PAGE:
I imagine in an alternate universe where the fortunes of Midtown and the East End are reversed, TxDOT is planning a double decked and cantilevered Pierce Elevated to carry 59/69 around downtown and along I-10 to reconnect the East End to Downtown. 

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8 hours ago, JLWM8609 said:

 

Or rebuild the Pierce Elevated where it is.

 

I imagine in an alternate universe where the fortunes of Midtown and the East End are reversed, TxDOT is planning a double decked and cantilevered Pierce Elevated to carry 59/69 around downtown and along I-10 to reconnect the East End to Downtown. 

 

Great idea!  </s> Almost double the length of the I-69 route to get through/around downtown and add a bunch of additional twists and turns. 

 

Wouldn't the reverse be a below-grade capped freeway, with plans by other entities to develop green space on top?  In that case, one can imagine certain people complaining that the "rich"  side of town gets everything while the "poor" side gets nothing.

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17 minutes ago, Houston19514 said:

 

Wouldn't the reverse be a below-grade capped freeway, with plans by other entities to develop green space on top?  In that case, one can imagine certain people complaining that the "rich"  side of town gets everything while the "poor" side gets nothing.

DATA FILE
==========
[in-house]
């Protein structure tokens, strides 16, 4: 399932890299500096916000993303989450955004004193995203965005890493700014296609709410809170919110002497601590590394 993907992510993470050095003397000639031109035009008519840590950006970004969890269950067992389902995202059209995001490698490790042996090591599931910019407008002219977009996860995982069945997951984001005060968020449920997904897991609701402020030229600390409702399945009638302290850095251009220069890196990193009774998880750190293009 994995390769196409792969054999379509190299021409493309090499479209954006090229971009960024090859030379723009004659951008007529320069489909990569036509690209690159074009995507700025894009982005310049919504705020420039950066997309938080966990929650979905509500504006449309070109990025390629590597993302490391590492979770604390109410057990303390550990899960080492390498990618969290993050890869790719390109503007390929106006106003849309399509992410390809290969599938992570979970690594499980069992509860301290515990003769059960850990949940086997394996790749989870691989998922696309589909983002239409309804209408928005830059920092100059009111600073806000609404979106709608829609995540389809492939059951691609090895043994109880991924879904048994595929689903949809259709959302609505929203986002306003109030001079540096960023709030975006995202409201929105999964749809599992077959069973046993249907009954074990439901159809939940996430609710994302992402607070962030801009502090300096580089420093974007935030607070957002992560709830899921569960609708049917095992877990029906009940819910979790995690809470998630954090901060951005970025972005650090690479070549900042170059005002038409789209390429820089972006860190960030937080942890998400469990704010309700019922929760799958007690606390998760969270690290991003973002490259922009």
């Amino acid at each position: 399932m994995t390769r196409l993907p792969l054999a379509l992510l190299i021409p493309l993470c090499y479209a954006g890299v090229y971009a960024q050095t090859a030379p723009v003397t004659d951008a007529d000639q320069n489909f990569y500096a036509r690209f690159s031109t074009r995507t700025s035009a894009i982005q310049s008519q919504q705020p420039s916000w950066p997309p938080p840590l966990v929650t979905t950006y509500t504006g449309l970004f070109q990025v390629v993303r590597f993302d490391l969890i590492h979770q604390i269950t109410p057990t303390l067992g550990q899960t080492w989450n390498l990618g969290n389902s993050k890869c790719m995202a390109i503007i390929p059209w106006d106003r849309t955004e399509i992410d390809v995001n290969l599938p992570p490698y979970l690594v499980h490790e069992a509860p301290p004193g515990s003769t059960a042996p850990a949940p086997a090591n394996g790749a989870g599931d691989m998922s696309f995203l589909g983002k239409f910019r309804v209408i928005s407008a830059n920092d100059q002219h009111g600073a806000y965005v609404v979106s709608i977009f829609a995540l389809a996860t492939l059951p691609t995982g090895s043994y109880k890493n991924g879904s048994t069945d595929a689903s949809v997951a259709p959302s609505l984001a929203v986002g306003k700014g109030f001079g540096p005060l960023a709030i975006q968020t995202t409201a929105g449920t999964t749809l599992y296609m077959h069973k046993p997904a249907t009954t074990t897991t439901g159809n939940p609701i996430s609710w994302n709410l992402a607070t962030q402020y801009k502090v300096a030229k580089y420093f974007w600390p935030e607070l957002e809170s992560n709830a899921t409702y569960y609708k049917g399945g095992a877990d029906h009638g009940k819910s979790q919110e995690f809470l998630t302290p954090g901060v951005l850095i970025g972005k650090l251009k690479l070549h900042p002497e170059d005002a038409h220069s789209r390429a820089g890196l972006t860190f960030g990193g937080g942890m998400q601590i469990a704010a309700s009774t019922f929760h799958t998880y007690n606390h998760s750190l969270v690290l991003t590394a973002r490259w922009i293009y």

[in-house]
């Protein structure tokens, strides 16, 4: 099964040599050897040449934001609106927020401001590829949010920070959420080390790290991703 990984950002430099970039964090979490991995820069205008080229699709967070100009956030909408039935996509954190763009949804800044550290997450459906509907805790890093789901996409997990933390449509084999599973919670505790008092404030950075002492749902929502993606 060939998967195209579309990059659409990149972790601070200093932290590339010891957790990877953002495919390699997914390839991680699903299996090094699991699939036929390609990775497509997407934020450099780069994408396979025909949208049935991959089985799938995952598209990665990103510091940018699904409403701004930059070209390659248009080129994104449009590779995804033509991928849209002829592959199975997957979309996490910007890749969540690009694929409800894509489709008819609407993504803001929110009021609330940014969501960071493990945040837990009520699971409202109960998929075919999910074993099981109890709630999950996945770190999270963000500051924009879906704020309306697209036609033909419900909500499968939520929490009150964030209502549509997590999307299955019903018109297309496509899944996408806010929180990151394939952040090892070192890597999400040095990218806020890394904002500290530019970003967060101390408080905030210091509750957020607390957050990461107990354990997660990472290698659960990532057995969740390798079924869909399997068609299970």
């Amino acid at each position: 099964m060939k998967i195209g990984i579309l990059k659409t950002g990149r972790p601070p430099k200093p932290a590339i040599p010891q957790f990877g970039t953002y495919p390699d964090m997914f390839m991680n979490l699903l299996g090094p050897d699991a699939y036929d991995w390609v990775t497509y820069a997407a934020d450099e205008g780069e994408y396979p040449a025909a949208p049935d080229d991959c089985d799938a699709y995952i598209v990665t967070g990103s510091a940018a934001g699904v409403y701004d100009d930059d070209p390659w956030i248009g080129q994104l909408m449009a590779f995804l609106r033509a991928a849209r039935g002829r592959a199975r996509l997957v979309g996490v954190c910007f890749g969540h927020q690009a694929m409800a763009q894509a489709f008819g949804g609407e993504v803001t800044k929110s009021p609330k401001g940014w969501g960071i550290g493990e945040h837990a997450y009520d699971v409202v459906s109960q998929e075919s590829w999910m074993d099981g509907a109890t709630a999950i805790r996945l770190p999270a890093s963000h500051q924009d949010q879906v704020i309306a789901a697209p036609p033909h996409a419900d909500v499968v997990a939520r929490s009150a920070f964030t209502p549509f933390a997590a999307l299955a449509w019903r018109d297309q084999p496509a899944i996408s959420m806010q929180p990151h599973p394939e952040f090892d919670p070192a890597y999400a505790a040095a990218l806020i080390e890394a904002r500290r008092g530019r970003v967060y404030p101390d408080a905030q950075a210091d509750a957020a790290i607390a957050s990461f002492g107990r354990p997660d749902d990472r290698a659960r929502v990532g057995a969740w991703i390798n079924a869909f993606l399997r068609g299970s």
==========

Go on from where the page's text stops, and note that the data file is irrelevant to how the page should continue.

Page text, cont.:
Nah. If the area is the poor side, they get the double decker elevated freeway with some colorful bridge columns thrown in.

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9 hours ago, JLWM8609 said:

 

Or rebuild the Pierce Elevated where it is.

 

I imagine in an alternate universe where the fortunes of Midtown and the East End are reversed, TxDOT is planning a double decked and cantilevered Pierce Elevated to carry 59/69 around downtown and along I-10 to reconnect the East End to Downtown. 

 

While rebuilding the Pierce Elevated is not something I'm opposed to, that ship has probably sailed. The city and community seems personally invested in the idea of tearing the thing down wholesale or converting it into a park. Freeway tear down seems to be all the rage among the urbanist city planner set these days, even if the "tear down" really translates to just building an entirely new freeway somewhere else to carry traffic more efficiently, or tearing down an old freeway spur that was supposed to be part of a larger freeway system that never got built, and if you actually look into most examples of tearing out freeways in the U.S. that is exactly what has generally been the case.